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Age Of Plastic (Rm) (W/1 Bonus Original recording remastered
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|1. The Plastic Age|
|2. Video Killed The Radio Star|
|3. Kid Dynamo|
|4. I Love You (Miss Robot)|
|5. Clean, Clean|
|7. Astroboy (And The Proles On Parade)|
|8. Johnny On The Monorail|
|11. Johnny On The Monorail|
Remastered reissue of 1980 new wave classic includes three bonus tracks, 'Island', 'Technopop' & 'Johnny On The Monorail (A Very Different Version)'.
Part of the early-1980s great explosion of pop music (witness: Squeeze, Elvis Costello, Joe Jackson) to have any real impact, an accident of fate-titled "Video Killed the Radio Star" inextricably links the Buggles to the rise of MTV. Unfortunate for the band's future, the two best Buggles tracks (the other, "Clean Clean") were cowritten with Bruce Woolley, who simultaneously released them (with less success) with his new band, The Camera Club. The artificial sound of these comparatively primitive keyboards and drum machines, once embraced by nihilist popsters on the edge of punk, has since mutated (Gary Numan, Eno, Woodentops, etc.) into the all-but-voiceless electronic music of the late '90s. Regardless, the Buggles manifested a handful of pop gems in science fiction clothing. And why not? We still read Bradbury and Heinlein and Arthur C. Clarke. Oddly, what once seemed such smart and jaded music now plays as the voice of joyous optimism. Go figure. --Grant Alden --This text refers to an out of print or unavailable edition of this title.
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Pay attention to the lyrics on this album. "Kid Dynamo" is about the death of imagination in the age of mass media, a proposition that is clearly becoming more and more obvious with each year. "I Love You Miss Robot" is not kinky, despite its title, and is about the pitfalls of human dependence on technology. As for the music, it is pretty diverse. ""Video Killed the Radio Star" is upbeat and peppy while "Johnny on the Monorail" is the exact opposite, dark and brooding. Of course, at the time the use of electronic devices was considered cutting edge and the novelty of it all distracted from the potency of the lyrics. The Alan Parsons Project tried to do something along these lines with with 1977's "I Robot," but that effort seems ponderous and pretentious when compared to "Age of Plastic." I think I could make a compelling argument that this is one of the top ten, or at least top two dozen albums, from the decade (and you can go either way on that as the end of the 1970s or the start of the 1980s).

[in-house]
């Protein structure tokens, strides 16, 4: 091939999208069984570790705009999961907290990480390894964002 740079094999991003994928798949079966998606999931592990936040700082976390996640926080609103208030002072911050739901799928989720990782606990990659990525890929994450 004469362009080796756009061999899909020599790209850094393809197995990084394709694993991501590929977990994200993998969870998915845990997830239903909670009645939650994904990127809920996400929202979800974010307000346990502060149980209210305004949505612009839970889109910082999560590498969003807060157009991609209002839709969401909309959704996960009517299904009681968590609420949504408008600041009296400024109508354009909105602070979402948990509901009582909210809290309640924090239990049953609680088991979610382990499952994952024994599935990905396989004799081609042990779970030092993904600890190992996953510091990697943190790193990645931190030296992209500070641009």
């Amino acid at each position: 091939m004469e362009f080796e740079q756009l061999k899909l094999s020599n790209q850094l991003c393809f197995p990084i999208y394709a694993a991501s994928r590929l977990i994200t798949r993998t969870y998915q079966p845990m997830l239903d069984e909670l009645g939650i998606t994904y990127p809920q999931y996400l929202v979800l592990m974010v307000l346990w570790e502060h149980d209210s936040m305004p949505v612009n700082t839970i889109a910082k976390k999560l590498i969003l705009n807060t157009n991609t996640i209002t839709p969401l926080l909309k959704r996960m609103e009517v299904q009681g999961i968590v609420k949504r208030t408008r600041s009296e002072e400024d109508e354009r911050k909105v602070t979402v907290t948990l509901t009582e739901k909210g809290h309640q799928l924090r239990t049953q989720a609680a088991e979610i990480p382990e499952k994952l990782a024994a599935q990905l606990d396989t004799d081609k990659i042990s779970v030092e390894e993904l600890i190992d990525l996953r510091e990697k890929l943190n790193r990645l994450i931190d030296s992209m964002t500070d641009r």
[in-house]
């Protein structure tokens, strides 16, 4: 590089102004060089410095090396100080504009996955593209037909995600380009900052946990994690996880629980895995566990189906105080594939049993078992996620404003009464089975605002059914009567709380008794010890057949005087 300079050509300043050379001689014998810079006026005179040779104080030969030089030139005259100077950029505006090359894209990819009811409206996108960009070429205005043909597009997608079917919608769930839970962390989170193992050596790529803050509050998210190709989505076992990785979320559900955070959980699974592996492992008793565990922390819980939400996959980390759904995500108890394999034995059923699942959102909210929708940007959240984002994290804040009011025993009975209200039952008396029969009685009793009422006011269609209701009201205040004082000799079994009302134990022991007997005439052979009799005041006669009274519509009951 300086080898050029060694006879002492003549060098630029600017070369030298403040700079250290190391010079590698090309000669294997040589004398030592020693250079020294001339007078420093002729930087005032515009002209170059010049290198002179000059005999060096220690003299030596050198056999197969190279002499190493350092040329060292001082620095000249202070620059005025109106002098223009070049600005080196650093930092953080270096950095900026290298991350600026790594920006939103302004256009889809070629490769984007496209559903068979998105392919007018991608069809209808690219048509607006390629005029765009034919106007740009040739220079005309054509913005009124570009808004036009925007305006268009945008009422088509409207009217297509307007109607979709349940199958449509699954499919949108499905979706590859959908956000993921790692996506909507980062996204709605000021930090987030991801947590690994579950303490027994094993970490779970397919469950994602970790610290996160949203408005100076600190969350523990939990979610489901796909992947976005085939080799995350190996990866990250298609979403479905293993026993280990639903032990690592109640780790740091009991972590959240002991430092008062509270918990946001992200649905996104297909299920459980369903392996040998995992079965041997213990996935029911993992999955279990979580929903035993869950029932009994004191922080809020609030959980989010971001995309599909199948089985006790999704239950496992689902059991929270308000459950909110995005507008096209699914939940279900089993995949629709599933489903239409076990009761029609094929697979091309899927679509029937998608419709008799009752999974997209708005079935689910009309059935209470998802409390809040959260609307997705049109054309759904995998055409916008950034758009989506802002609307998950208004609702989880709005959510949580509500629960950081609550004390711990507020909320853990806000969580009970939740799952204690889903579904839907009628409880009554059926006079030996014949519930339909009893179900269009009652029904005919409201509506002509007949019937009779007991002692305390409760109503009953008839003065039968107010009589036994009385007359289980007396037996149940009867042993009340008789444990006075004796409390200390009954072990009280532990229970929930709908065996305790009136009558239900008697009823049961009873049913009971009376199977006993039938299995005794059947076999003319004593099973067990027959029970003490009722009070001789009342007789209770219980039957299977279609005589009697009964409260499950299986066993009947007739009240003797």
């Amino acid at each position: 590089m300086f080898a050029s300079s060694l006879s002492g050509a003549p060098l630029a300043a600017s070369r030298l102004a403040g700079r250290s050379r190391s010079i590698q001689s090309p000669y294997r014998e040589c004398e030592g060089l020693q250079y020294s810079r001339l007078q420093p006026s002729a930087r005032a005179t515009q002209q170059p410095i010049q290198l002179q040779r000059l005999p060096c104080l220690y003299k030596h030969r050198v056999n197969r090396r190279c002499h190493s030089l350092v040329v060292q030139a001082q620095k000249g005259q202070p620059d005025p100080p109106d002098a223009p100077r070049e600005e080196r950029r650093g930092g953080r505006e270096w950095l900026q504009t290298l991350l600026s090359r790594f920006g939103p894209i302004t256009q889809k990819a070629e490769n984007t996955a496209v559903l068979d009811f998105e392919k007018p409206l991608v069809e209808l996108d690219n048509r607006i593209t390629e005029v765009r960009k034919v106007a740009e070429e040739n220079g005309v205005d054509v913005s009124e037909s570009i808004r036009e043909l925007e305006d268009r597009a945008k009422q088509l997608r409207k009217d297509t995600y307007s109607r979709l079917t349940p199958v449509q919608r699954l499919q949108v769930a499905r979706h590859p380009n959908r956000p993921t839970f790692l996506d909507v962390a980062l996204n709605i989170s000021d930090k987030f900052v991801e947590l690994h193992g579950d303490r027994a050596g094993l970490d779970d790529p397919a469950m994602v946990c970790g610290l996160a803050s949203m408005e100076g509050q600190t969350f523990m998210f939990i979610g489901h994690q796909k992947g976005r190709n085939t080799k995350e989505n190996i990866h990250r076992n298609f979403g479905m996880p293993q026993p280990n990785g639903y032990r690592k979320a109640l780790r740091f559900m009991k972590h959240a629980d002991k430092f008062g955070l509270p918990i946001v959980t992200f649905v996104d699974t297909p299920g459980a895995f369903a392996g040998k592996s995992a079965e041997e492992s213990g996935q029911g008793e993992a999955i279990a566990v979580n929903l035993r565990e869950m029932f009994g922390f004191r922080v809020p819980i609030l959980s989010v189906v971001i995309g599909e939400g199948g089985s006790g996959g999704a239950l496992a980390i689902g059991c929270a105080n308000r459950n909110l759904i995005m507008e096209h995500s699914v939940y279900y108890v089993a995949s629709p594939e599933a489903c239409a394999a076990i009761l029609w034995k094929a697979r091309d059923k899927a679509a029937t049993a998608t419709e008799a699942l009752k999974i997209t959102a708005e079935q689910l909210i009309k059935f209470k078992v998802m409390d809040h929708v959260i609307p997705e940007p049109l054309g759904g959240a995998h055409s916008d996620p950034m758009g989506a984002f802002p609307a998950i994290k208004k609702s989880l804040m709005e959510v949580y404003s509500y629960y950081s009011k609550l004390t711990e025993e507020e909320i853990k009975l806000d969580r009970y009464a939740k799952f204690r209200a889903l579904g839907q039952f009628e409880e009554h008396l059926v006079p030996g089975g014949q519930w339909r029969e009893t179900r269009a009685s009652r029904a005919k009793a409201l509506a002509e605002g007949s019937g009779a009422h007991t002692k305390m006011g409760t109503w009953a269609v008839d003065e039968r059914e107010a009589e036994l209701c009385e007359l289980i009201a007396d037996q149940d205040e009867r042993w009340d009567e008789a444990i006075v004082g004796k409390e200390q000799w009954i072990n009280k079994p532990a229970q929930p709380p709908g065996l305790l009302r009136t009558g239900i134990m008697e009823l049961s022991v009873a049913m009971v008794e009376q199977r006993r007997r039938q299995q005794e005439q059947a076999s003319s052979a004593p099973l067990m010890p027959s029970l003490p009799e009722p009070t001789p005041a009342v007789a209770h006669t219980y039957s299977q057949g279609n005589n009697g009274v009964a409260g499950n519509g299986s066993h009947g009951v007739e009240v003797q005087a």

To me, it's a bit like The Cars' Panorama or Todd Rundgren's The Ever Popular Tortured Artist Effect, both recorded at the same time, in that what is created here is an insular world, a bit cold and distant, providing a glimpse at the future that, to my ears today, ironically sounds quaint, inviting, and comforting. To be honest, as the headlines today blare continuing bad news, I'm going to keep going back to this future as it's often preferable to our present....
"Video Killed The Radio Star," historical because its video was the one that launched MTV, is far better than the Presidents of the United States remake. The distance travelled between different media, from that wireless back in 1952 to the then-present day of 1979, can be heard in the distorted male vocals and the strings, which evoke a kind of nostalgia for the lost past. The female vocals singing the chorus are classic.
Things move to a quicker pace with "Kid Dynamo," with electric guitars and strings boosting things along.
"I Love You (Miss Robot)" with electronically synthesized vocals singing the chorus lends credence to the futuristic setting of this album. Love those female vocals mid-song!
"Clean, Clean" begins with a slow baroque synthesizer before going full force with guitar and drums. The synthesizer solo in the middle of the song is classic late 70's new wave electronica.
"Elstree" is a slower number about the British studio of the same name and tells of the protagonist's fantasy of playing heroes in historical B-pictures. The song closes with the sounds of a galloping horse. An electronical version of that stock music from British historical sagas is included as well.
"Astroboy" isn't as remarkable compared to the rest of the album. "Johnny On The Monorail" however, continues with the quick-paced soundscape of synthesizer-mania.
This is more of a futuristic mechanized soundtrack for the industrial landscape of the current day and near future than ELO's Time. Considering that this came out in the new-wave movement of the late-70's/early 80's, this one-of-a-kind nugget is to be cherished for all time.
_Plastic Age_ is an album typical of a sound in the early '80s which offered a sharp contrast to what was typical radio fare in the '70s. Everything got very tinny, antiseptic, electronic, even quirky. This sharply contrasted with the earthy, soulful sounds of the '70s like Grand Funk, Doobie Brothers, and Seals & Crofts. I like either sort of sound, though.
Trevor provides good singing, bass, and guitar, while Geoff provides very neat keyboard parts and some additional vocals. The lyrics tend to be funny, interesting, and clever. I liked this album to begin with, and grew to like it even better with additional listenings. It's beautiful, really.